“You’re able to express your opinions rather than just fall in line.”
Diversity and inclusion at Mishcon is “being pushed,” trainees noted, “but you wouldn’t say we’re particularly diverse” at present. Some noticed “more and more women being promoted” and told us about “a newsletter recommending books and viewing to educate yourself.” The summer of 2020 was a catalyst for “some good initiatives around Black Lives Matter, which will hopefully help the fact that there are few black lawyers at the firm.” Mishcon also hosts regular talks and seminars: interesting recent speakers including actress Jodie Foster “in conversation about Guantánamo detainee Mohamedou Ould Slahi's fight for freedom,” former Labour spin doctor Alistair Campbell “talking about a book he’s written about sobriety and mental health.”
There have also been “efforts to discuss wellbeing and mental health – there is support available, but I think this needs to drift upwards to the senior ranks.” As for social mobility, the firm has recently introduced a legal apprenticeship programme “where you can work and complete your BA and SQE at the same time.” The programme lasts for six years (four years are spent studying), is fully paid for and is accredited by ULaw.The general impression of trainees is that “everyone at Mishcon is a bit different” when measured against the stereotypical lawyer. “You’re able to express your opinions rather than just fall in line.”
"There’s a big push to become a Mishconite and stay forever."
Note that qualification is a “formal process” here: “They take away the word of mouth element and make sure people are considered on merit.” The firm releases a jobs list and trainees must apply for two or more positions with equal weighting, which “keeps your options open.” Some found the process “nerve-wracking. It’s a multi-stage process just to get the training contract in the first place – I’ve jumped through enough hoops already!” That said, all felt Mishcon is “very supportive. We’ve had workshops on how to do our CVs, interviewing and what you need to do to qualify here.” Interviewees told us that in 2020 “there were more jobs than trainees, despite the pandemic.” One went on: “There’s a big push to become a Mishconite and stay forever. There’s a partner who’s had their 30 years anniversary this year – and that’s not the longest service.” Mishcon retained 14of 15qualifiers in 2021.
It’s good to know your employer has the planet’s best interests at heart: the environmental initiative Mishcon Purpose “focuses on sustainability, setting the firm on the path to carbon neutrality and B Corp certification.”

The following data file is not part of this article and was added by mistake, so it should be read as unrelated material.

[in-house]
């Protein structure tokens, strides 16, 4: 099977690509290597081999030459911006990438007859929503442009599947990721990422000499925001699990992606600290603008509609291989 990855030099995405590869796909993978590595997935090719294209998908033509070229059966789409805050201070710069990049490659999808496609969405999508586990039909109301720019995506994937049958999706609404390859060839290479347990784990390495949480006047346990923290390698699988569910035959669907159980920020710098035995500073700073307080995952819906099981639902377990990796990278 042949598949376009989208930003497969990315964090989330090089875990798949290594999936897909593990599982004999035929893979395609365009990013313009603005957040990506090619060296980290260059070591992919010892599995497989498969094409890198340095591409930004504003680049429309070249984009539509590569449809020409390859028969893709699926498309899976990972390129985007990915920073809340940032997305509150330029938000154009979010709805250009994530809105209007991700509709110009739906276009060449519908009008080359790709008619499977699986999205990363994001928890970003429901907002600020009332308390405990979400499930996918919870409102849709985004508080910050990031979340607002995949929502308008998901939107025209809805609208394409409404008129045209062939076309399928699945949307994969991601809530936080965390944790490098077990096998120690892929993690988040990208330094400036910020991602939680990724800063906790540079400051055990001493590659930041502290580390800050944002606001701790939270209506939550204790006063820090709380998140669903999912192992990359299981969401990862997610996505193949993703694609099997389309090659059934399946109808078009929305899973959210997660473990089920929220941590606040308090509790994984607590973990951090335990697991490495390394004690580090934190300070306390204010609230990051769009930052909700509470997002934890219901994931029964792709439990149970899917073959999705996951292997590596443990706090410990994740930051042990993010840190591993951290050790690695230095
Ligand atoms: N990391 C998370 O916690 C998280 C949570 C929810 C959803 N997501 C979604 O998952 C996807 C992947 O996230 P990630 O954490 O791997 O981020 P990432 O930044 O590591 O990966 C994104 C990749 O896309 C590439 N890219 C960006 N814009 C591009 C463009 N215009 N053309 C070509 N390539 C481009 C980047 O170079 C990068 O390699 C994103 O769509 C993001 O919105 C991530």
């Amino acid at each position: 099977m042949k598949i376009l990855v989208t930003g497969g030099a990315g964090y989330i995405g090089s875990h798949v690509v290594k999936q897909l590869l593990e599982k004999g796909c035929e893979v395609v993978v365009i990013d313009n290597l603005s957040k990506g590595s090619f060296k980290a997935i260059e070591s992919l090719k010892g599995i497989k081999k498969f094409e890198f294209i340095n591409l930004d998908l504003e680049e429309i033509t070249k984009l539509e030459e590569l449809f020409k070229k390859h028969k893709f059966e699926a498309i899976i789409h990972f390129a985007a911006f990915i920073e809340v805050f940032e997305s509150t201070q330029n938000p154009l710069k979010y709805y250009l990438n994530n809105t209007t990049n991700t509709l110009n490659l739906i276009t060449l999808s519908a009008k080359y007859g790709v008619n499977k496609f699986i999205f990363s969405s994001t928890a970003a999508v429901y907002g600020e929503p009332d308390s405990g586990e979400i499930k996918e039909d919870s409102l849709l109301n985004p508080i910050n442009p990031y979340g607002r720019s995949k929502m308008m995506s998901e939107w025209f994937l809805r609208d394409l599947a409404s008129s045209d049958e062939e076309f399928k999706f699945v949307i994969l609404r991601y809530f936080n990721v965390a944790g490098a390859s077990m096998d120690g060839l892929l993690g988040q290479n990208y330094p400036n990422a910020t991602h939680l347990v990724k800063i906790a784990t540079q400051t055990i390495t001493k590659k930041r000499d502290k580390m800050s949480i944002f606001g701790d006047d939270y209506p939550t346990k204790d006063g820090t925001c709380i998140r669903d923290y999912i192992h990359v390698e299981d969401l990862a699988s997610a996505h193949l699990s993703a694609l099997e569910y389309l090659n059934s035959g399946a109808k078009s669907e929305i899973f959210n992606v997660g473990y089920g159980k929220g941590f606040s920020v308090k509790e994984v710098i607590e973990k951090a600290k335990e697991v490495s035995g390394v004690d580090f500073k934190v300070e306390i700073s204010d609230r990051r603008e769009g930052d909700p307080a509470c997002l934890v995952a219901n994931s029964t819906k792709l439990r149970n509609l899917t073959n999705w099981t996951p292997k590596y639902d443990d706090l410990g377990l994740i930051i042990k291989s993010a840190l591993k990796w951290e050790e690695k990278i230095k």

Get hired at Mishcon
Vacation schemes 2022 deadline: 31 October 2021 (winter); 21 November 2021 (spring); 16 January 2022 (summer)
In conversation with graduate recruitment partners Nadim Meer and Claire Broadbelt and early careers advisor Lucy Boon
Chambers Student: What have been some of the most exciting cases the firm’s worked in recent years?
Lucy Boon: Our employment trainees have been working on the Supreme Court case surrounding the legal status of Pimlico Plumbers workers.
Nadim Meer: The dispute between Carrie Gracie and the BBC over pay inequality has been another headline-grabber.
CS: Have there been any other big developments at Mishcon recently?
NM: MDR LAB is a major one – it’s our programme for early stage tech start-ups in the legal space. We’ve had three cohorts so far, each incubated within Mishcon over a ten-week period. At the end we host a demo day, inviting clients and journalists to see demonstrations of the products.
Each of those businesses is assigned Mishcon lawyers to work with whose role is to help shape the practical role of the technology. Some of these business are doing really well: Ping time-recording software has had several rounds of venture capital funding. Others are now commercialising their products and they’re a great opportunity for lawyers here to get involved in early stage tech businesses.
Claire Broadbelt: Trainees are involved in that as well. The shift towards technology has been driven by clients, they want things done quicker and more efficiently, especially on transactional work. We have big real estate and corporate departments which have invested heavily in developing our business practices and processes in order to ensure that our lawyers can focus on spending their time on legal matters that really add value.
CS: Trainees wanted to make clear Mishcon is very distinctive from other firms. From your perspective what is it that drives that?
CB: It’s been really good to ask our vacation scheme students about this so that we can get an authentic perspective – they all told me they couldn’t believe how nice and friendly everyone at the firm is. When comparing their experience with vacation schemes at other firms they couldn’t believe how people here were genuinely so interested in them. The feedback we have from internal applicants for the scheme is that they are very keen to stay with us as they love working here and feel the firm invests in them. Taking an interest in people and understanding them helps us do that.